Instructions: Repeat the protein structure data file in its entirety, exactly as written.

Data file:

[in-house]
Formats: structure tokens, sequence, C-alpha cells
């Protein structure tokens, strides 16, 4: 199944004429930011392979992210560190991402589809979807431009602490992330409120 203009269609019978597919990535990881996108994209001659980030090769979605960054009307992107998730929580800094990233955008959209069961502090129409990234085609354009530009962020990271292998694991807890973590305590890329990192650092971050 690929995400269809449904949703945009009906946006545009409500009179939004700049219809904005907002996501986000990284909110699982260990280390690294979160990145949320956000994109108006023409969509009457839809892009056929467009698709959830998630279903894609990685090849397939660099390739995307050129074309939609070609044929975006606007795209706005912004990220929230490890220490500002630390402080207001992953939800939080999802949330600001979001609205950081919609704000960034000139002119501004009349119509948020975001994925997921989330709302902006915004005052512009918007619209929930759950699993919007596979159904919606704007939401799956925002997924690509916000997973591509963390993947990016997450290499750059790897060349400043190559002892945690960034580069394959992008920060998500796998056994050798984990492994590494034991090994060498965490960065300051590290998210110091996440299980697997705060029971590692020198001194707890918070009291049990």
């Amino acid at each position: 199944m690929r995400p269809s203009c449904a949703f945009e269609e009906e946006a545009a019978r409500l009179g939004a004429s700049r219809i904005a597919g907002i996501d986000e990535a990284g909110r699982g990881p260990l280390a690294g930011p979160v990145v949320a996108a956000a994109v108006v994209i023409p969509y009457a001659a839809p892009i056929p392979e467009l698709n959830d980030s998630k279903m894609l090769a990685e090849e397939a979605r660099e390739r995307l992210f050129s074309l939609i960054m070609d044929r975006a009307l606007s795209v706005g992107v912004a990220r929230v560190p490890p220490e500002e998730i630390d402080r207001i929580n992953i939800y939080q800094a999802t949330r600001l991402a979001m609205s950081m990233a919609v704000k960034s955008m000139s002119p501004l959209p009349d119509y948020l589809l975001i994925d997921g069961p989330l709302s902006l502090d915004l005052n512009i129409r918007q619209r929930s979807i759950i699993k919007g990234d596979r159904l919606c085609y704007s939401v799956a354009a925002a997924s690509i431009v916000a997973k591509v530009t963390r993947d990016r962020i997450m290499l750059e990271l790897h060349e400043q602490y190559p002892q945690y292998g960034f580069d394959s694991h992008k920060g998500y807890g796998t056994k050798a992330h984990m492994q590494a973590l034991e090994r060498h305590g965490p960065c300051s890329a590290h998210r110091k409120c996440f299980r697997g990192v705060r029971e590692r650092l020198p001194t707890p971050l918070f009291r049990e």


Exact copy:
[in-house]
Formats: structure tokens, sequence, C-alpha cells
């Protein structure tokens, strides 16, 4: 199944004429930011392979992210560190991402589809979807431009602490992330409120 203009269609019978597919990535990881996108994209001659980030090769979605960054009307992107998730929580800094990233955008959209069961502090129409990234085609354009530009962020990271292998694991807890973590305590890329990192650092971050 690929995400269809449904949703945009009906946006545009409500009179939004700049219809904005907002996501986000990284909110699982260990280390690294979160990145949320956000994109108006023409969509009457839809892009056929467009698709959830998630279903894609990685090849397939660099390739995307050129074309939609070609044929975006606007795209706005912004990220929230490890220490500002630390402080207001992953939800939080999802949330600001979001609205950081919609704000960034000139002119501004009349119509948020975001994925997921989330709302902006915004005052512009918007619209929930759950699993919007596979159904919606704007939401799956925002997924690509916000997973591509963390993947990016997450290499750059790897060349400043190559002892945690960034580069394959992008920060998500796998056994050798984990492994590494034991090994060498965490960065300051590290998210110091996440299980697997705060029971590692020198001194707890918070009291049990």
């Amino acid at each position: 199944m690929r995400p269809s203009c449904a949703f945009e269609e009906e946006a545009a019978r409500l009179g939004a004429s700049r219809i904005a597919g907002i996501d986000e990535a990284g909110r699982g990881p260990l280390a690294g930011p979160v990145v949320a996108a956000a994109v108006v994209i023409p969509y009457a001659a839809p892009i056929p392979e467009l698709n959830d980030s998630k279903m894609l090769a990685e090849e397939a979605r660099e390739r995307l992210f050129s074309l939609i960054m070609d044929r975006a009307l606007s795209v706005g992107v912004a990220r929230v560190p490890p220490e500002e998730i630390d402080r207001i929580n992953i939800y939080q800094a999802t949330r600001l991402a979001m609205s950081m990233a919609v704000k960034s955008m000139s002119p501004l959209p009349d119509y948020l589809l975001i994925d997921g069961p989330l709302s902006l502090d915004l005052n512009i129409r918007q619209r929930s979807i759950i699993k919007g990234d596979r159904l919606c085609y704007s939401v799956a354009a925002a997924s690509i431009v916000a997973k591509v530009t963390r993947d990016r962020i997450m290499l750059e990271l790897h060349e400043q602490y190559p002892q945690y292998g960034f580069d394959s694991h992008k920060g998500y807890g796998t056994k050798a992330h984990m492994q590494a973590l034991e090994r060498h305590g965490p960065c300051s890329a590290h998210r110091k409120c996440f299980r697997g990192v705060r029971e590692r650092l020198p001194t707890p971050l918070f009291r049990e």